Report - - The Methodist Central Hall – Birmingham – July 2018 | Other Sites | 28DaysLater.co.uk

Report - The Methodist Central Hall – Birmingham – July 2018

mockney reject

Staff member
The History

Methodist central halls were grand buildings that used to attract thousands of people when the temperance movement was at its strongest. The temperance movement is a social movement against the consumption of alcoholic beverages. Participants in the movement typically criticize alcohol intoxication or promote complete abstinence (teetotalism), leaders emphasizing the sinfulness of drinking as well as the evil effects on personality, family life. Ironically over the years many have been sold off, with some now used as bars and nightclubs.

The Methodist Central Hall, Located in Corporation Street, Birmingham, England, is a three storey red brick and terracotta Grade II* listed building with a distinctive tower at the northern end of Corporation Street, opposite the Victoria Law Courts. It is located within the Steelhouse Conservation Area.

The terracotta was manufactured by the renowned firm of Gibbs and Canning Limited of Tamworth, which also produced decorative works for 179-203 Corporation Street and the interior of the Victoria Law Courts in Birmingham along with the Natural History Museum in London.

The street level has twelve bays of shops (four with their original fronts). The building also runs along Ryder Street and has more original shop fronts.

It was built 1903-4 by architects Ewan Harper & James A. Harper at a cost of £96,165.

Its main hall seats 2,000 and it has over thirty other rooms including three school halls.

In 1991, the Methodist Church was converted into a nightclub; however, this venture closed in 2002.

The hall was re-opened on 14 September 2007 as the 'Que club.' The opening night was hosted by 'Drop Beats Not Bombs'. On re-opening the club has seen extensive repairs and improvements to its decor, and regularly hosted events such as Atomic Jam and Fantasia.

The site has remained empty since 2016 and has fallen into a state of disrepair in recent years and has had vegetation growing out of the upper floors, prompting Historic England to add it to its 'Heritage at Risk’ register.

The building has been the subject of proposals to be converted into an office building. The first of such was submitted in 2001, only to be withdrawn. Planning applications to convert the building into apartments have also been rejected by Birmingham City Council on the basis that original internal features would be destroyed. However, the council has since given planning consent to a proposal to convert the building into apartments. It is to be referred to the Local Government Office.

In 2017 it was reported that the Methodists Central hall is set to be transformed into a new £35 million hotel and leisure quarter with a rooftop bar and restaurant.

London-based property investor Ciel Capital has unveiled plans to transform the Grade II*-listed Methodist Central Hall into a leisure complex with a hotel, apart-hotel and a mix of retail and food units.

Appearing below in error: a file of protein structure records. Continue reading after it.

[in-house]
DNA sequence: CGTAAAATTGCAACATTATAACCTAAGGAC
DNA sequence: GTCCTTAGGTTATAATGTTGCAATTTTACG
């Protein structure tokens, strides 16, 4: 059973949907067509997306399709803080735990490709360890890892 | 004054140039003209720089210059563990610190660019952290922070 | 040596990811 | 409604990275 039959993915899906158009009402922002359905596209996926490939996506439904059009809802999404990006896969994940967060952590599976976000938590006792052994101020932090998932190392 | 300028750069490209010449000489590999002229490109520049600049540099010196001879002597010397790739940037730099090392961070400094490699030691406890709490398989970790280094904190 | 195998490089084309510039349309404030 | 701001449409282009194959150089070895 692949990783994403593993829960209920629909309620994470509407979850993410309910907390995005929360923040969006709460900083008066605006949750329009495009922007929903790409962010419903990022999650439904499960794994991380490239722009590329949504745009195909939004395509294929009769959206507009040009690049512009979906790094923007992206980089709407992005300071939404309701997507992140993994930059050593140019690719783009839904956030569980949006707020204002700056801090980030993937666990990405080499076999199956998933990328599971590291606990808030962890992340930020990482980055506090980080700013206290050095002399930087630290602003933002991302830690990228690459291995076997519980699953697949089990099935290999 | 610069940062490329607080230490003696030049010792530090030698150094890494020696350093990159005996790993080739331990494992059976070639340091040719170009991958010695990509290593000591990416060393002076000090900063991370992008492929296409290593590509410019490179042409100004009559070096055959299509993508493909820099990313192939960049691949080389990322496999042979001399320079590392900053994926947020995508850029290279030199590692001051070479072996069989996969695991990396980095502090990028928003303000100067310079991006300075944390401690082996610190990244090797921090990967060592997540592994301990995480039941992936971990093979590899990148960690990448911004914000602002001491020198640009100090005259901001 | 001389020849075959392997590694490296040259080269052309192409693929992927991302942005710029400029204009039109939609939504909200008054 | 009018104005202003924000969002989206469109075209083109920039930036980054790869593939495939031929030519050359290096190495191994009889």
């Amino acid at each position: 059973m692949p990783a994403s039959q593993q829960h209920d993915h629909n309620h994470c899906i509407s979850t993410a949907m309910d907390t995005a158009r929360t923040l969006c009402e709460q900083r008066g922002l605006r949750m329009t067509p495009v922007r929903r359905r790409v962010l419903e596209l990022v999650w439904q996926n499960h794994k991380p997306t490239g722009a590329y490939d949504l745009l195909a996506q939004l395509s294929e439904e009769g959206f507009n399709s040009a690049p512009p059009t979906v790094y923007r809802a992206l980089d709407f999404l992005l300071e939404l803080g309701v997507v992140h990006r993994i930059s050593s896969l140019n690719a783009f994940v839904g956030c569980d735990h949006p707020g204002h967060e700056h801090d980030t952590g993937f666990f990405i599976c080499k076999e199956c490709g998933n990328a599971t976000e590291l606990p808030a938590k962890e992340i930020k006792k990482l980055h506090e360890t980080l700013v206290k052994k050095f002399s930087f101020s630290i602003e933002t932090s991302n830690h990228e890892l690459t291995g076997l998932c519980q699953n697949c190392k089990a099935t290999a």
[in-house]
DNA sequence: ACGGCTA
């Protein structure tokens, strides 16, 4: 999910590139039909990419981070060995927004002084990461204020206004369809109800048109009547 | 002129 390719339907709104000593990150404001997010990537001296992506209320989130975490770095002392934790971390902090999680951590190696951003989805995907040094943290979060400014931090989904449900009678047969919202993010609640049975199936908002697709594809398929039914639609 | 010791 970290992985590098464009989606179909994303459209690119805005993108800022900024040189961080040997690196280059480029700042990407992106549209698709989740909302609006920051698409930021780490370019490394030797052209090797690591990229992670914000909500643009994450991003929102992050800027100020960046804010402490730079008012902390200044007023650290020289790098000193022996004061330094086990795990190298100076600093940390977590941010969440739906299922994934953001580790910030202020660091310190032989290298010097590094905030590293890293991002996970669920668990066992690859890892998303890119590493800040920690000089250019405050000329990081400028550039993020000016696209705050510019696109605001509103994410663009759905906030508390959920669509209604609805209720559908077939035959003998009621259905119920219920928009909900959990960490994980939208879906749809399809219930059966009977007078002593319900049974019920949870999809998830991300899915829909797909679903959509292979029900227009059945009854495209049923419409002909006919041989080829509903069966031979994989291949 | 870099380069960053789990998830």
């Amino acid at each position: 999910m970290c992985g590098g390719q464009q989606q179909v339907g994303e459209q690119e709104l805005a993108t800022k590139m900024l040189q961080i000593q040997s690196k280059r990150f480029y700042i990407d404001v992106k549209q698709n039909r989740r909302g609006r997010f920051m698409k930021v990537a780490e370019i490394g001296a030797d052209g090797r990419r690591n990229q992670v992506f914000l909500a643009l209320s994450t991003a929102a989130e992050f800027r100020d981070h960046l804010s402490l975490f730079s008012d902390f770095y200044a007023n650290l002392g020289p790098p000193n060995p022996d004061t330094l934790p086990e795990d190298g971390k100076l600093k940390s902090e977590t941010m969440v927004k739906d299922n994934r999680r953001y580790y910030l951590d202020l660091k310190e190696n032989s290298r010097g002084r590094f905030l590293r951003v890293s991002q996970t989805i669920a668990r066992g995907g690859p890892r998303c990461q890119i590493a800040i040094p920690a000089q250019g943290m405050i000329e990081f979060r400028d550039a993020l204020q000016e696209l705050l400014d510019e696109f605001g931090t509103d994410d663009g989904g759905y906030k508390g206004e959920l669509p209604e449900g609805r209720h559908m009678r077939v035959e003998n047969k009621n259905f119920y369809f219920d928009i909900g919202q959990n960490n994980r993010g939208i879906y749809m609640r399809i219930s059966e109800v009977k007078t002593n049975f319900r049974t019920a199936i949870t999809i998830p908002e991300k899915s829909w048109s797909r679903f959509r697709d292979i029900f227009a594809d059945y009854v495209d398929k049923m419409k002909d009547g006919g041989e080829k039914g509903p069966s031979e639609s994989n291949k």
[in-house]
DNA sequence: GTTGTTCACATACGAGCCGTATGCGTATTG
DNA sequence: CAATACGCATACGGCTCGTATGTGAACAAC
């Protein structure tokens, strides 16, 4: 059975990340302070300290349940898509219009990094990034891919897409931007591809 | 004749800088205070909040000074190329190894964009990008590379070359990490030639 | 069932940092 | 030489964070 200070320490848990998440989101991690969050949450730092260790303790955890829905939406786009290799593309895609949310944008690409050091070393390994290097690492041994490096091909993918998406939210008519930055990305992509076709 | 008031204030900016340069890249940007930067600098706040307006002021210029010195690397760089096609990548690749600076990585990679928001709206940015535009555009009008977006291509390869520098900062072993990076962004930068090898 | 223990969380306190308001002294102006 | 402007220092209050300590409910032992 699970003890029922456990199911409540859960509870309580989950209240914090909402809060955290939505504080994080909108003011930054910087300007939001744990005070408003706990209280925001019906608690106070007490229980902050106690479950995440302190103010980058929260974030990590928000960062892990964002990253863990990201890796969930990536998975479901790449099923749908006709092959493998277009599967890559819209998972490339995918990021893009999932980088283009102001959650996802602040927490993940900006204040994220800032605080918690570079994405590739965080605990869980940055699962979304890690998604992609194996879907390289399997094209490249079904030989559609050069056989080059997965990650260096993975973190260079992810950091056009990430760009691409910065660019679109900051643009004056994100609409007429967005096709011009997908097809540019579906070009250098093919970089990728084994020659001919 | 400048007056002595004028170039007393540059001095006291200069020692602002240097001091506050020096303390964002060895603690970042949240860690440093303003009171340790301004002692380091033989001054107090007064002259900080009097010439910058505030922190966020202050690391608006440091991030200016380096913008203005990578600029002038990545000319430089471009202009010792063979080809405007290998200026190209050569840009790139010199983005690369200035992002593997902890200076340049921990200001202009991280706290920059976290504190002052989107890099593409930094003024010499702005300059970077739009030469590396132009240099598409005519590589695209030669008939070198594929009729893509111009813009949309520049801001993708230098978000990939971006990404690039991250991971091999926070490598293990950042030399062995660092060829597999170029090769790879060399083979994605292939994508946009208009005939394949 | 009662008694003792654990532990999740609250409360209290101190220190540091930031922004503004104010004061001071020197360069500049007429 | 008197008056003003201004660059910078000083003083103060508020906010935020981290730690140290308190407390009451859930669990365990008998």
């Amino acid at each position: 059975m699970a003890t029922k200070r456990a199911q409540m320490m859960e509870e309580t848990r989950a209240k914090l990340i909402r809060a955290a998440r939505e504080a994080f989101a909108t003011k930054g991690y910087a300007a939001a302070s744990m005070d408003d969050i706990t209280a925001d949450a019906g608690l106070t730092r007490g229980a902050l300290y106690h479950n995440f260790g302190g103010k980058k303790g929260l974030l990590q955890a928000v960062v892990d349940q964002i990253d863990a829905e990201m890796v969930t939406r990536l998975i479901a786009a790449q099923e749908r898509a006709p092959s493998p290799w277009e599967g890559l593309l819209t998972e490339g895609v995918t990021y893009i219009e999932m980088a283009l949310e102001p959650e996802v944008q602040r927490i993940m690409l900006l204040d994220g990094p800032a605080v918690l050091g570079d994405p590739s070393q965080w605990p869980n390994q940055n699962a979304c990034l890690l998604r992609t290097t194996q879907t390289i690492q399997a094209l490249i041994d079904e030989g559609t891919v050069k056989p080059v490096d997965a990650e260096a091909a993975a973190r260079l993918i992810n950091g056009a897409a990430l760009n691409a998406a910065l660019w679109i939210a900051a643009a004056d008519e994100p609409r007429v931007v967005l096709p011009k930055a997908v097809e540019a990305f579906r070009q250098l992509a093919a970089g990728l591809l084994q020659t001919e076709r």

The Explore

I’ve had my eye on the Methodist Central Hall for a while now, but just never found the time to actually have a look. If I’m honest I expected it to be overly secure due to being located right opposite the huge town centre Magistrates court.

So I happened to be up in the glorious city of Birmingham visiting @clebby and this building came up in conversation. So Myself, Clebby and a non-member found ourselves paying the extortionate £5.50 an hour parking rates and going for a walk around the hall.

Various options on entry were discussed, although climbing up a drain pipe and walking along the ledge around the building seemed the less popular choice lol. Although if push came to shove I was up for it…

However a more suitable entry point was found and we headed for the tower.

Nice courthouse lol

The main staircase was pretty nice and gave an idea of how grand this place once was.

Although were soon wandering around the various corridors and into various rooms that had been converted to tacky nightclubs. Almost a let down.

Then we found this lovely passage way

And then spotted this view through the door

And found this

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Irresponsible & Reckless
Regular User
Amazing! Didn’t expect that.

So the ladders in the tower then... it looks like after that first one in the pic is topped you have to shimmy across that plank to the middle to climb on the last one?

Lovely organ too uhuh.


off the wall
Regular User
Thats pretty damn special.... I'll bet finding that organ would have been a "wow" moment. Not sure about that whole black/red scheme going on in a couple of rooms, doesnt seem to fit the style of the building... unless Anton LaVey had rented them out at one point. :-)


( . Y . )
Regular User
Thats pretty damn special.... I'll bet finding that organ would have been a "wow" moment. Not sure about that whole black/red scheme going on in a couple of rooms, doesnt seem to fit the style of the building... unless Anton LaVey had rented them out at one point. :-)
It’s an odd place this. In many ways it’s very impressive - the doors, stained glass, plaster ceilings, staircases and even the mosaic floors and radiators are all original, and yet somehow the conversion to a club means it somehow lacks character. I reckon it’s the dodgy colour schemes and naff trinkets that you mention.

Fortunately the main hall itself is still pretty old fashioned and is undeniably epic, although almost astonishingly it was hosting events right up until mid 2016!
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